Bordeaux 2021 En Primeur
For anyone who loves drinking good Bordeaux, there are great opportunities in the 2021 vintage. The harvest has given many superb wines, but it is far from a straight-forward vintage and prices needed to be sensible. You will notice that our range below is very carefully chosen, often eliminating even famous names, due to either lack of value or misjudged winemaking, sometimes both. The wines we do list, we recommend wholeheartedly. They offer lovely purity, freshness, elegance and style. These bottles will give immense pleasure when the time comes to pull the corks.
The properties of two, family owners stood out for their excellent quality this vintage. Ets. Jean-Pierre Moueix, the great right-bank specialists (think Hosanna, Bélair-Monange, La Fleur-Pétrus) produced an extraordinary range. They completely nailed the style of 2021, with a range from top (La Fleur-Pétrus) to bottom (Peymouton) that displayed beautiful fruit purity, silky textures and immense charm – excellence to suit all budgets. We were also most impressed with the wines from the father and son team of Philippe and Frédéric Castéja (Batailley, Trotte Vieille, Domaine de l’Eglise). Once again, we found wines that were beautifully harmonious, nothing forced, combining intense, bright fruit characters and fine tannins. They also offer a great value option with the exceptional Pauillac, Château Haut-Bages-Monpelou.
The cool summer meant that natural sugars were lower than for the last three vintages, and natural acidities higher – so the style of the vintage is a return to classic Bordeaux, after a run of alcohol-rich, powerfully-structured years. The most successful properties in 2021, to our minds, have aimed to make wines which will be delicious while relatively youthful.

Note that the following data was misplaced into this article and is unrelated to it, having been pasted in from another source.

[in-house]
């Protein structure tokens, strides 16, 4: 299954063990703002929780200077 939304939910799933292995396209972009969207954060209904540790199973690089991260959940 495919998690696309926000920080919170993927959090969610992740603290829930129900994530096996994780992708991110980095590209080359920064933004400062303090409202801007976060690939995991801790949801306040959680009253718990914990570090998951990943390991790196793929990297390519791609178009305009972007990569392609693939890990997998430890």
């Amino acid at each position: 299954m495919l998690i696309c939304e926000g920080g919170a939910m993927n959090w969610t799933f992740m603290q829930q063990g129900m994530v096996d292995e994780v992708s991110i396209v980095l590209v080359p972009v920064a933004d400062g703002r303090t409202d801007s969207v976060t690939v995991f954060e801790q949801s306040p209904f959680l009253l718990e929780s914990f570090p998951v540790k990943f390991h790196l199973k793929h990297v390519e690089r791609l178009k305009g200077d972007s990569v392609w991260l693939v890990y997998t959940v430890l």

Most châteaux – though fortunately not all – were impacted by severe frosts on 6th, 7th and 8th April. This reduced potential yields for many, and also resulted in secondary shoots appearing, to compensate for those buds which had been frozen. This might seem beneficial, but it could set the stage for uneven ripening. Conscientious owners needed to commit to eliminating late-ripening grapes, by clipping and sorting, in both vineyard and winery.
There was more rain in May and June, and less sun in July, than the recent averages. Showers and sunshine meant that damage from mildew threatened, and over-took some vineyards, further reducing yields. Fortunately, however, August had plenty of sun. Evidently, this is a less successful vintage than those when summers are dry and hot. But excellent wines were achieved thanks to a good flowering period, fine weather during late September and the first half of October, and above all meticulous care in the vineyards. It was one of the third hottest Septembers since 2000, and Merlots came to ripeness as the month was ending. Many were harvested in excellent health, giving well-balanced, fruity freshness.
Wine-making and viticultural skills are now very high in Bordeaux. In 2021, many properties stuck to their guns towards the end of September, in spite of dire weather warnings, which predicted heavy rains. The best owners were determined not to pick while the grape skins might show vegetal aromas. Some gave in, as 70mm rain were forecast for the month-end – but the greatest properties held out, and the downpours did not occur. Exceptional sunshine and late harvesting allowed fully ripened, healthy Cabernet Francs and Cabernet Sauvignons to be picked at optimum ripeness, during a dry spell.
These wines are offered in bond UK, for delivery during 2024.